Monday, November 12, 2018 -
Print Edition

Eight nights

By Dasee Berkowitz, JTA

NEW YORK —— When I walked into our local K-mart the night after Labor Day, Christmas music beckoned shoppers to consume.

Traditional Christians decry the way in which their holiday has shifted from its real meaning toward consumerism. Jewish folks decry this as well because it pressures us to celebrate our “minor” winter holiday, Chanukah, in a similar way.

The irony is striking.

Chanukah is the holiday that celebrates Jewish distinctiveness over assimilation. The Maccabees — zealous freedom fighters — fought to preserve Jewish distinctiveness in the face of the Assyrian Greeks.

To really celebrate Chanukah this year let’s ask ourselves: What makes us Jews distinct?

How can we celebrate our distinctiveness in ways that strengthen our own identity and that of our families?

How can we bring the best of what Judaism has to offer to our communities and society?

THE concept of tzedakah is one of Judaism’s great contributions to the world.

Jewish tradition posits giving tzedakah as an obligation (20% of your income is the maximum, 10% is the minimum) and holds that this obligation rests on everybody, not just the well-off (the Code of Jewish Law states that “even one who is supported by tzedakah is required to give from what he has been given”).

I propose that this Chanukah, instead of pouring our creative energies into giving material gifts, we use that creativity to dedicate each night and each candle to a different aspect of giving.

Candle 1: Have an intimate dinner with family and friends.

Learn about the issues of most concern to them, then set aside the money you would spend on a material gift to make a contribution to that organization or cause in their honor.

Candle 2: Make a site visit.

Follow up on the first night’s activity and, if the cause is a local one, arrange to go on a site visit together to learn more about the organization’s work and how you can get involved. This activity is especially good for parents with young children.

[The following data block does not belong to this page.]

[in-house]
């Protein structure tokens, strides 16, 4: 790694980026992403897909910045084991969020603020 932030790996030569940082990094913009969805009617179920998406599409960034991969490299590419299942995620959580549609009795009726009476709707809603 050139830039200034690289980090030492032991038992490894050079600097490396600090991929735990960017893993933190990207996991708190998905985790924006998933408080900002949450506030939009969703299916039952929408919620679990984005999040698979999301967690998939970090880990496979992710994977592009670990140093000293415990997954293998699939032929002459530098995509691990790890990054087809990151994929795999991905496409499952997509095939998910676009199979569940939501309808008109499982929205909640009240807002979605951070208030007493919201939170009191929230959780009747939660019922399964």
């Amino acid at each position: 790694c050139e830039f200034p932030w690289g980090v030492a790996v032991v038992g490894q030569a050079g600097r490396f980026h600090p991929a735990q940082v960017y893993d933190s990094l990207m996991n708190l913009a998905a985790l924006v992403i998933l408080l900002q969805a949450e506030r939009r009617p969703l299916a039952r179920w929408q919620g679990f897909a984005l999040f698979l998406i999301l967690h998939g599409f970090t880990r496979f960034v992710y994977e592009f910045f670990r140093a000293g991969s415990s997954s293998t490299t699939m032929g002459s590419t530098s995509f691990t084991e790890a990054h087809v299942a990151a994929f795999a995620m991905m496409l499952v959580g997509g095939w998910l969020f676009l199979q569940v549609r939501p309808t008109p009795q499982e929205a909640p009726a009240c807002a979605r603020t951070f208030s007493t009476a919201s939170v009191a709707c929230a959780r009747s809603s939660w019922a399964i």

Candle 3: Be on the lookout for charity events in your area.

Plan ahead and bring a buddy, and dedicate yourself to expanding your horizons on issues in the world that need addressing.

Candle 4: Think about someone in your life in immediate need. It might be someone who just had a baby and could use a home-cooked meal. It might be someone in the hospital who could use a visit.

Bring them Chanukah-themed treats such as dreidel-shaped cookies or homemade Chanukah cards.

Candle 5: Get your charitable giving in order.

If eight nights of eating latkes and jelly donuts becomes too much for you, take the night off and plan ahead for the coming fiscal year.  How much time or money do you want to give? Make a plan.

Candle 6: Give more than your money and time — give of your values.

Think about a value that is important to you that you and do an activity that reflects that value with a spouse, child or friend. If it is caring for the environment, find a lecture, watch a movie or canvass for an environmental organization for the day. If the value is eating nutritious food, buy nutritious food and cook it with a friend.

Candle 7: Think about someone else in your life who is too busy to think about holiday presents.

Give them a break. For a busy parent, this could mean providing child care; for a busy professional, it could be giving your time as a coach.

Candle 8: Have a Chanukah party and ask your guests to bring a gift that you can pass onto a local charity.



JTA

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